While I was on a two hour bus trip in Tasmania, someone noted that I was the only passenger who was wearing a seat belt. Do seatbelts reduce the risk of injury or death to bus passengers? Is the reduction in risk significant in all scenarios, or does the bus and the road have to be really dodgy in order for a serious crash to be remotely likely?
closed as off topic by Kris, user141, DJClayworth, RoflcoptrException, waiwai933 Nov 21 '12 at 16:34
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The most common injuries in serious bus accidents seem to be when the bus turns over - at this point passengers can be thrown against the windows (which, being broken may mean they end up falling through onto the ground) or against the roof if the bus rolls.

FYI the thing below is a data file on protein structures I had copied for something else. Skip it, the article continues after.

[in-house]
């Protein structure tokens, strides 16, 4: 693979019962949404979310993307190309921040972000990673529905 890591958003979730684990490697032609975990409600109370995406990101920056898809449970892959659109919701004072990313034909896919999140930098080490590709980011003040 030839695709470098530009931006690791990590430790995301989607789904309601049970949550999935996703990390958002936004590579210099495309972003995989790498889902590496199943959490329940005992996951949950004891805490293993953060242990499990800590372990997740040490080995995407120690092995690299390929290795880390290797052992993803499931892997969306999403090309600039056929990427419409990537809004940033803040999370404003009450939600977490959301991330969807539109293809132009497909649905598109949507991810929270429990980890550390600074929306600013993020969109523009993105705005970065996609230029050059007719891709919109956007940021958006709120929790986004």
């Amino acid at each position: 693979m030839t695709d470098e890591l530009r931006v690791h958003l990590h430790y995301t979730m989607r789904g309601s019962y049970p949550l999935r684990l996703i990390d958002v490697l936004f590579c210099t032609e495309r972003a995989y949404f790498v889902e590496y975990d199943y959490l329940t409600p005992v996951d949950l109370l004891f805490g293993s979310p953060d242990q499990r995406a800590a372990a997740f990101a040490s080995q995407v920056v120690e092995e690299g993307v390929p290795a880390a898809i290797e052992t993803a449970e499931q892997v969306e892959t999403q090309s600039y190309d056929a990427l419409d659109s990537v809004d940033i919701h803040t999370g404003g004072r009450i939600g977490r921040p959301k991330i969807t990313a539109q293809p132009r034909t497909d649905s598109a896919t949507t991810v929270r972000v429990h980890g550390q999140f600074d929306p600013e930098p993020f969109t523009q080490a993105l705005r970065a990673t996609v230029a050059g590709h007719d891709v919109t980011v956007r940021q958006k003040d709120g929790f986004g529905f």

A proper seat belt will prevent these accidents.
Why on earth wouldn't you want to wear seatbelts? Any safety feature is likely to be a good idea. Think of it this way: in what circumstance would you be better off not wearing it?
Admittedly statistics show that simple lap belts are not proven to improve safety for children, which is one reason why they aren't ubiquitous on school buses.